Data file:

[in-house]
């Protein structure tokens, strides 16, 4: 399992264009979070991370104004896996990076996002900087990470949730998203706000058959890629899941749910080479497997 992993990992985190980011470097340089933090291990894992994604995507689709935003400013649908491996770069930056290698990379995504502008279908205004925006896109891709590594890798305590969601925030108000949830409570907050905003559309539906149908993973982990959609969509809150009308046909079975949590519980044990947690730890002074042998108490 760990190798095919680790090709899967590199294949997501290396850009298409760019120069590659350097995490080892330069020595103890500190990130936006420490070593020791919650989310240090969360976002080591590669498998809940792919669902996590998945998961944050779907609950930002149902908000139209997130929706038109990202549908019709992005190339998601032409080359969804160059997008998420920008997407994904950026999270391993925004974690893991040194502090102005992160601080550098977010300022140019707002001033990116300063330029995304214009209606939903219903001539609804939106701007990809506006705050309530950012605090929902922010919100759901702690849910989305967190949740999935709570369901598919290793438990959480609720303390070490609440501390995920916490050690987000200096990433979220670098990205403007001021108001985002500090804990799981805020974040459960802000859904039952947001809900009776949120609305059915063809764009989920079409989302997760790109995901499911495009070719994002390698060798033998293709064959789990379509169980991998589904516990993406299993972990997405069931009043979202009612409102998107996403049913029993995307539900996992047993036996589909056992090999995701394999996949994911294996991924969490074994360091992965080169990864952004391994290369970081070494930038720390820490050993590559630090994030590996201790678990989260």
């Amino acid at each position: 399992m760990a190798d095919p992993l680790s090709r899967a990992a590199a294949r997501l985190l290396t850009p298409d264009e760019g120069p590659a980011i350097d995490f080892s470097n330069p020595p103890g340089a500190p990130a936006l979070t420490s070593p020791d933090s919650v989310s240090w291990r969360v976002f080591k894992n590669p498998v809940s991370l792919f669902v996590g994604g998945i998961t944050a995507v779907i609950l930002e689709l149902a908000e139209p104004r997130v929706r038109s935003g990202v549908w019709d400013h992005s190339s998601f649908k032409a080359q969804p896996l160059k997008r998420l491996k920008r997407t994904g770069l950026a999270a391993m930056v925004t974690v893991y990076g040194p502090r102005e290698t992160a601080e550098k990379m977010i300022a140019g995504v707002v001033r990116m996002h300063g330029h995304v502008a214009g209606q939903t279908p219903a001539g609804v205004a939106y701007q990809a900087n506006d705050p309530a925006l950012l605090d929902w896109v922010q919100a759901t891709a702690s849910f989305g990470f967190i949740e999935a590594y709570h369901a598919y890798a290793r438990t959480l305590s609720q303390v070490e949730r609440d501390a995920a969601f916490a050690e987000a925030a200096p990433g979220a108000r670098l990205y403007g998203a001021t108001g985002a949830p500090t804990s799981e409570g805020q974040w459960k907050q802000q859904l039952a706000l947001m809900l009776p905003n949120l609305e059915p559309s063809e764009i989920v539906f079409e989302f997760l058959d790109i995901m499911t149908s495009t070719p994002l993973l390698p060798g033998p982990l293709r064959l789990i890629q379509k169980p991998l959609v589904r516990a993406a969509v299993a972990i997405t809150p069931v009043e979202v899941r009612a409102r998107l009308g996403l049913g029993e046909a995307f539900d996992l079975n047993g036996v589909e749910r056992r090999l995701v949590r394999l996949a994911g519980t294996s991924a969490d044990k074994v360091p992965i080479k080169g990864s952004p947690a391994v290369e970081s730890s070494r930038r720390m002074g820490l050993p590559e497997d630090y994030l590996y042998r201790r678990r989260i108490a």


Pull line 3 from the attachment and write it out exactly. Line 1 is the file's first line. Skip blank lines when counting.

């Amino acid at each position: 399992m760990a190798d095919p992993l680790s090709r899967a990992a590199a294949r997501l985190l290396t850009p298409d264009e760019g120069p590659a980011i350097d995490f080892s470097n330069p020595p103890g340089a500190p990130a936006l979070t420490s070593p020791d933090s919650v989310s240090w291990r969360v976002f080591k894992n590669p498998v809940s991370l792919f669902v996590g994604g998945i998961t944050a995507v779907i609950l930002e689709l149902a908000e139209p104004r997130v929706r038109s935003g990202v549908w019709d400013h992005s190339s998601f649908k032409a080359q969804p896996l160059k997008r998420l491996k920008r997407t994904g770069l950026a999270a391993m930056v925004t974690v893991y990076g040194p502090r102005e290698t992160a601080e550098k990379m977010i300022a140019g995504v707002v001033r990116m996002h300063g330029h995304v502008a214009g209606q939903t279908p219903a001539g609804v205004a939106y701007q990809a900087n506006d705050p309530a925006l950012l605090d929902w896109v922010q919100a759901t891709a702690s849910f989305g990470f967190i949740e999935a590594y709570h369901a598919y890798a290793r438990t959480l305590s609720q303390v070490e949730r609440d501390a995920a969601f916490a050690e987000a925030a200096p990433g979220a108000r670098l990205y403007g998203a001021t108001g985002a949830p500090t804990s799981e409570g805020q974040w459960k907050q802000q859904l039952a706000l947001m809900l009776p905003n949120l609305e059915p559309s063809e764009i989920v539906f079409e989302f997760l058959d790109i995901m499911t149908s495009t070719p994002l993973l390698p060798g033998p982990l293709r064959l789990i890629q379509k169980p991998l959609v589904r516990a993406a969509v299993a972990i997405t809150p069931v009043e979202v899941r009612a409102r998107l009308g996403l049913g029993e046909a995307f539900d996992l079975n047993g036996v589909e749910r056992r090999l995701v949590r394999l996949a994911g519980t294996s991924a969490d044990k074994v360091p992965i080479k080169g990864s952004p947690a391994v290369e970081s730890s070494r930038r720390m002074g820490l050993p590559e497997d630090y994030l590996y042998r201790r678990r989260i108490a």